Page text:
I almost left the theater halfway through Booksmart but stayed for the lesbian scene I knew was coming. I was pleased to see the love interest sporting white Chuck Taylors (a high school gay classic), and the ritual untying of those shoes while getting it on: the costume designer seems to have googled “lesbian fashion.” The character of Hope (Diana Silvers) resembles the love child of David Crosby and Milla Jochavich’s character in Dazed and Confused, sporting the Chucks with a suede fringe jacket (high school movies can’t seem to resist a little bite out of Linklater’s classic). Hope teases her classmate Amy (Kaitlyn Dever) until Amy fights back with a surprising kiss (her first). Hope laughs and smirks, then kisses back. This clunky, sweet, sexy encounter is perhaps the film’s only moment of authenticity. All others had me cringing.
This new high school flick from actress-as-director Olivia Wilde attempts to subvert the clichéd night-before-graduation-narrative, but falls limply back into what it had aimed to avoid. The main characters, Amy and Molly (Beanie Feldstein), are studious seniors who, filled with regret the night before graduation after finding out that even the kids who spent their teen years partying were also admitted to prestigious universities, decide to let their hair down for a first and last hurrah. Molly is comically horrified when the stoner who was held back a few grades reveals that even he got a job at Google. Humbled, Molly gets a lesson in “don’t judge a book by its cover,” which becomes the overarching ethos of the movie (another trip into cliché). Later reveals in this vein include: the principal moonlighting as an Uber driver (why would a public school principal need a second job, right?); the mean hot girl known for giving road head actually just enjoys blow jobs; the rich jock is actually down to earth (he just wants friends); the skater dyke is in fact, heterosexual. Aside from the few instances of genuine adolescent naivety found in the actors’ desire to amuse, it’s all boilerplate redemption narrative.
Everyone in Booksmart is trying to be “good.” The characters face hardly any conflict; the film teases the possibility of such and swiftly pulls back. No one is called any cruel names. No one faces a difficult situation. Amy’s evangelical parents in fact, seem overly supportive of her homosexuality. In this fictive high school the meanest thought is that these quirky nerds are too smart, too successful for their own good. What they are all so smart about is … never explicated. Not only is the screenwriting full of holes and depth, but it’s representative of an insidious trend in contemporary culture in which politics dominate the space of art — correctness being more important than moral ambiguity, nuance, messiness. Tidiness becomes paramount.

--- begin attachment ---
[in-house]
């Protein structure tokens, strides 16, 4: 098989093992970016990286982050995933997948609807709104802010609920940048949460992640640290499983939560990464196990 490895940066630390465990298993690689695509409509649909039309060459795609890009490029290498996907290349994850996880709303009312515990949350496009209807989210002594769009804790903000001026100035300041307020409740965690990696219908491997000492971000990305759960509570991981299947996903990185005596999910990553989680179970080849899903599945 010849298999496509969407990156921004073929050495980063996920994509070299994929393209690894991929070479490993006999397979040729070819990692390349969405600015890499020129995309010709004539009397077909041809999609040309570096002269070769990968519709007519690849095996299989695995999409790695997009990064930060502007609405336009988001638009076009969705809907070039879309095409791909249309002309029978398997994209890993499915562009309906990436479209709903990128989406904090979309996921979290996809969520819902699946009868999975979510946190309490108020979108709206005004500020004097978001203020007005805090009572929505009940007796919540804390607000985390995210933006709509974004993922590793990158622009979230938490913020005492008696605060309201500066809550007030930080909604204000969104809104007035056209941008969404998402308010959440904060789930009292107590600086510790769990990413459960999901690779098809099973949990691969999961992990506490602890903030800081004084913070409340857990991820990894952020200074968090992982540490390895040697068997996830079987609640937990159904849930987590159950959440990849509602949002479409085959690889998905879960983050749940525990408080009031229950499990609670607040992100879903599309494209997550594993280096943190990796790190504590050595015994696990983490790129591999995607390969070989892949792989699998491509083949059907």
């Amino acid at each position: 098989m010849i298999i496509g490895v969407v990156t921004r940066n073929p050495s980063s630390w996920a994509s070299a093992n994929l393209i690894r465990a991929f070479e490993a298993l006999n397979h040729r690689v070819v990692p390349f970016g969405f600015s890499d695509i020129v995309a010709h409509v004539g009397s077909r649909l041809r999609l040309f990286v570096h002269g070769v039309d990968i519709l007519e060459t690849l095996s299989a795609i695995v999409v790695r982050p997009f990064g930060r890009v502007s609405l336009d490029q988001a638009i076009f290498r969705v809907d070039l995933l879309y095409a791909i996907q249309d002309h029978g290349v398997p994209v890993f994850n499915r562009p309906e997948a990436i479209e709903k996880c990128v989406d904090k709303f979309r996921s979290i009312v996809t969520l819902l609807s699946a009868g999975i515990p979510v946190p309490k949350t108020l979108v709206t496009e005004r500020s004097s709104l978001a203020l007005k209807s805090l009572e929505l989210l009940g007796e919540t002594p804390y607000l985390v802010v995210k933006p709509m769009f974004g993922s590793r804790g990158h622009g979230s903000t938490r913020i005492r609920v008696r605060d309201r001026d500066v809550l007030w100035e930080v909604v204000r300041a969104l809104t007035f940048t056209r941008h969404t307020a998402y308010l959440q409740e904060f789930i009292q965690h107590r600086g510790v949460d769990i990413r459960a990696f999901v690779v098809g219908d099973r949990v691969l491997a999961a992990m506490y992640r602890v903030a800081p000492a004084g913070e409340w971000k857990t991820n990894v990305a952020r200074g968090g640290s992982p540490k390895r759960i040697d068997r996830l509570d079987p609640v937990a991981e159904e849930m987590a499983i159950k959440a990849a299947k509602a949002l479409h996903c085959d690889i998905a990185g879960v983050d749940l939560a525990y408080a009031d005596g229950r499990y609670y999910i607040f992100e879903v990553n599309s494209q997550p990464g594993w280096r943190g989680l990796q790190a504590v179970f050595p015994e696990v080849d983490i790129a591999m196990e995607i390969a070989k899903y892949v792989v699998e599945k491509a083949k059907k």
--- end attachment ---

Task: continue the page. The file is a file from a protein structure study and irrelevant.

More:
The “utopia” of Booksmart is boring, unsexy, and ultimately hypocritical in how it centers on the very things that are actual sources of oppression: the government institutions both girls aspire to work in, the elitist educational institutions and corporations that determine the students’ notion of “success” in life. The film clips along without any criticism of such institutions — and, for that matter, no criticism of anything at all (not one mention of class).
Of course, it would be disingenuous if a teen comedy addressed its own capitalist propaganda, since progressive ideals and Hollywood blockbusters are ultimately incompatible. Being so saturated with “wokeness,” the ideals “female-fronted” films like Booksmart claim to promote are rendered hollow, no more than thinly veiled corporate marketing strategies. The PC song and dance is just gratuitous enough that you might not catch the big business product placement sprinkled throughout the film. “Let’s call a Lyft” is a common refrain; “iPad” and “Google” are in there a number of times too. Woke buzzwords are peppered throughout in a similar fashion. As if a bleep machine is being operated like on cable, “hooker” becomes “sex worker”; “butch” becomes “masculine gender expression.” In these moments the characters so clearly become a conduit for the woke screenwriter: a white liberal Baby Boomer trying to save her career and impress her daughter.
With all the focus on representation, movie-goers are distracted by who is being seen rather than who is being heard, and, perhaps more insidiously, who is profiting. It’s not that I expected much more from this movie: it’s the unsurprising product of a capitalist industry feeding off whatever palatable trend they can get their hands on — right now, it happens to be feminism and identity politics. It’s that I don’t appreciate being pandered to and I’d like to think the movie-going masses are smart. But they keep us dumb so we pay our $17 and forget about this movie so we’ll go to the next one that’s just the same.